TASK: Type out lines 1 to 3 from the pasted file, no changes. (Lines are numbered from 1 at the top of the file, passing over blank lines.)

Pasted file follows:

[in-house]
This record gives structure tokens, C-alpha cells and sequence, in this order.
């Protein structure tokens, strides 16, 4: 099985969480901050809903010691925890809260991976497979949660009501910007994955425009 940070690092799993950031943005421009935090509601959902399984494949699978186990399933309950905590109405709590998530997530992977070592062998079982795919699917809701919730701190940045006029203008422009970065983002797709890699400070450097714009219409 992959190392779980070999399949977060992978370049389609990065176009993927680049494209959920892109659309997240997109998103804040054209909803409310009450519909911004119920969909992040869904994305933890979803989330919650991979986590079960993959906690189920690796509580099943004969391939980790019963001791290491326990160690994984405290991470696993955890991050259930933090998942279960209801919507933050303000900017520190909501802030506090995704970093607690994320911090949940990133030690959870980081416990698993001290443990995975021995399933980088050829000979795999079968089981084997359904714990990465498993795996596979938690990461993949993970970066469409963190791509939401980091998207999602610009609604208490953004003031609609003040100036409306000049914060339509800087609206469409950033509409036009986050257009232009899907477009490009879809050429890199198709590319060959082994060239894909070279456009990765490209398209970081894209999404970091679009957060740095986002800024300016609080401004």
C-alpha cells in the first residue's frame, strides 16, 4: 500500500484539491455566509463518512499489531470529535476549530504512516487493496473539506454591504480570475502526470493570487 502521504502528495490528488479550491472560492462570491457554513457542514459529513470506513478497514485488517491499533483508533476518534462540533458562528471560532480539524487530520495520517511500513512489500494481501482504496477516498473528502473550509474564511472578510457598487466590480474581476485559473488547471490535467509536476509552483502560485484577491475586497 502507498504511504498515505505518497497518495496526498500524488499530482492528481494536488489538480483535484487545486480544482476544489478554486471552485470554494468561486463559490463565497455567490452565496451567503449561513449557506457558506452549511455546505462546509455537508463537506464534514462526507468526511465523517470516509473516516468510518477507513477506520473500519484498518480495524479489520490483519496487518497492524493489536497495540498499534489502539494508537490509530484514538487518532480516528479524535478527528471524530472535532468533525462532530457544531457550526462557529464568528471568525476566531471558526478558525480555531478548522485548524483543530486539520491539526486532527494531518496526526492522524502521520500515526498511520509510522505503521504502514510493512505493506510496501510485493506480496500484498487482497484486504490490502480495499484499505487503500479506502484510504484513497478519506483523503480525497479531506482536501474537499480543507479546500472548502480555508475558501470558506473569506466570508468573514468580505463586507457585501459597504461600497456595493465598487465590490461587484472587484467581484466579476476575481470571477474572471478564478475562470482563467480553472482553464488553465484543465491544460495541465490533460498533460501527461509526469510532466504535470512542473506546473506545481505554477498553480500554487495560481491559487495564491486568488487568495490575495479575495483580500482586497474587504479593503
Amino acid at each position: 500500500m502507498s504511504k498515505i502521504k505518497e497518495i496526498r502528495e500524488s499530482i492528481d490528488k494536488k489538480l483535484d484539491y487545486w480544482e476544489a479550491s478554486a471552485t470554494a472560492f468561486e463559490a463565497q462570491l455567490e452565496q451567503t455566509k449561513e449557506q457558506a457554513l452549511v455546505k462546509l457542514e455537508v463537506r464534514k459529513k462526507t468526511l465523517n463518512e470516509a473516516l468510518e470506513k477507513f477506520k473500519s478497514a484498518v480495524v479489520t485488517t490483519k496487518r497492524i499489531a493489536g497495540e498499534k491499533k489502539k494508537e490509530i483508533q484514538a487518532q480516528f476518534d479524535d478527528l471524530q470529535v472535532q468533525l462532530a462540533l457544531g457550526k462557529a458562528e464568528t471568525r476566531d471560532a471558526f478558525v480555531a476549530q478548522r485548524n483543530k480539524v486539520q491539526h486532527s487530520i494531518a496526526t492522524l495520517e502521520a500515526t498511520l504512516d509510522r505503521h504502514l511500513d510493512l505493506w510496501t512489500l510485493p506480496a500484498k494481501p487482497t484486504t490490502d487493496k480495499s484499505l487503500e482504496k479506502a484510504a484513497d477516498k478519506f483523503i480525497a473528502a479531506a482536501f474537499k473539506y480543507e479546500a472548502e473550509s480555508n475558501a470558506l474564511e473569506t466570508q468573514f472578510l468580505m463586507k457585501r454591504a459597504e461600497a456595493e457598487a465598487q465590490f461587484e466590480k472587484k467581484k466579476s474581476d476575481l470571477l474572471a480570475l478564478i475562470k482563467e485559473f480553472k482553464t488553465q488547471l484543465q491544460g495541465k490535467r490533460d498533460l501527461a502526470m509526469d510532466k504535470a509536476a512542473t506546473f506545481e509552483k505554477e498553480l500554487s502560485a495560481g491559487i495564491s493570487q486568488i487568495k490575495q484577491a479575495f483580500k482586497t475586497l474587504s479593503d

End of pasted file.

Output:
[in-house]
This record gives structure tokens, C-alpha cells and sequence, in this order.
């Protein structure tokens, strides 16, 4: 099985969480901050809903010691925890809260991976497979949660009501910007994955425009 940070690092799993950031943005421009935090509601959902399984494949699978186990399933309950905590109405709590998530997530992977070592062998079982795919699917809701919730701190940045006029203008422009970065983002797709890699400070450097714009219409 992959190392779980070999399949977060992978370049389609990065176009993927680049494209959920892109659309997240997109998103804040054209909803409310009450519909911004119920969909992040869904994305933890979803989330919650991979986590079960993959906690189920690796509580099943004969391939980790019963001791290491326990160690994984405290991470696993955890991050259930933090998942279960209801919507933050303000900017520190909501802030506090995704970093607690994320911090949940990133030690959870980081416990698993001290443990995975021995399933980088050829000979795999079968089981084997359904714990990465498993795996596979938690990461993949993970970066469409963190791509939401980091998207999602610009609604208490953004003031609609003040100036409306000049914060339509800087609206469409950033509409036009986050257009232009899907477009490009879809050429890199198709590319060959082994060239894909070279456009990765490209398209970081894209999404970091679009957060740095986002800024300016609080401004």